113. Andrew Smith
    2 Aug 12
    7:02 pm

  114. Turkey is an interesting case in point, something like 35+ FTA channels, obviously lacking funds for production, which is reflected in the content (or lack of) e.g. old, simple live formats etc.. However, as friend who has work commissioned by AXN/Sony says it brings great opportunities to smaller, more diverse and niche productions which are economic and reasonable quality vs top down big and expensive……

  115. Glenn Mabbott
    2 Aug 12
    11:16 pm

  116. I’ve been without TV now for 3 days. Can anyone tell me how to fast forward through the above 58 comments to get to a show worth watching?

  117. John Hollands
    3 Aug 12
    7:59 pm

  118. Hey folks,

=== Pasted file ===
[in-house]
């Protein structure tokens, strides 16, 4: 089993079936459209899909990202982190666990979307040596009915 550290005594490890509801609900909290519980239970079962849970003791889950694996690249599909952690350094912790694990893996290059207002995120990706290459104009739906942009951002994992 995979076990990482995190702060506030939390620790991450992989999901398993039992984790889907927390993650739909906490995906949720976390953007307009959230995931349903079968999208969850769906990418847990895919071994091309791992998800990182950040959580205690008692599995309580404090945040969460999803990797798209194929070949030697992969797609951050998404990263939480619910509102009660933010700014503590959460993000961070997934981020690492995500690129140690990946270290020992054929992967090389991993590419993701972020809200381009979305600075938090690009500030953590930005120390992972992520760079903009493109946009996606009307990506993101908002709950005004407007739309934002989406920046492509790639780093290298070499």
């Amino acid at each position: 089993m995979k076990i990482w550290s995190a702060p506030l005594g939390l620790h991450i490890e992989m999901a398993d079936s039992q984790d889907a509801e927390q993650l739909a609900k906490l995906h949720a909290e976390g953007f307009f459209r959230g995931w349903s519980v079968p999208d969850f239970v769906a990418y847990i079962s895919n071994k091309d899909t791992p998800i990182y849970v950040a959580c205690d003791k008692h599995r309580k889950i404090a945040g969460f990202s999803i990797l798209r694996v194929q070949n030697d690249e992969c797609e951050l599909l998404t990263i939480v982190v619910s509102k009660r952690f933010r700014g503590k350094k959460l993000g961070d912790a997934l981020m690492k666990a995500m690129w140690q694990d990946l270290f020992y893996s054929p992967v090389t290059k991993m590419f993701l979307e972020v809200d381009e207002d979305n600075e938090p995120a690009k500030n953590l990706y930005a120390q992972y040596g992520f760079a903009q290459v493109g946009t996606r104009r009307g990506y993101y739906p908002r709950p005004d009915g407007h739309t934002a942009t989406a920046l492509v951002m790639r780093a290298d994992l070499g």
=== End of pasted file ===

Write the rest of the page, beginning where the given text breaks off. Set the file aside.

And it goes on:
Whenever I buy a new shirt, I don’t have to throw out an old one, I just add to my wardrobe.

    Similarly, video DIDN”T kill the radio star, TV didn’t kill movies, subscription TV didn’t kill FTA, catchup TV is good, the Internet has not killed everything.

    They’ve all ADDED to the entertainment “wardrobe” and now we have so many more choices than when I was a kid – although Mickey Mouse Club is not on any more, nor “Have Gun, Will Travel”.

    People surely must consume more media now than at any time in history. Even King Henry could not listen to music anywhere, anytime.

    What we do now is SHIFT our consumption – old movies on Foxtel, or Youtube or catchup or downloaded to ipod, ipad or laptop.

    And we DOUBLE our consumption – I really cannot enjoy a movie without IMDB open in front of me. And I dislike movies that don’t stop: I like to pause and rewind. Devices that don’t offer this are annoying.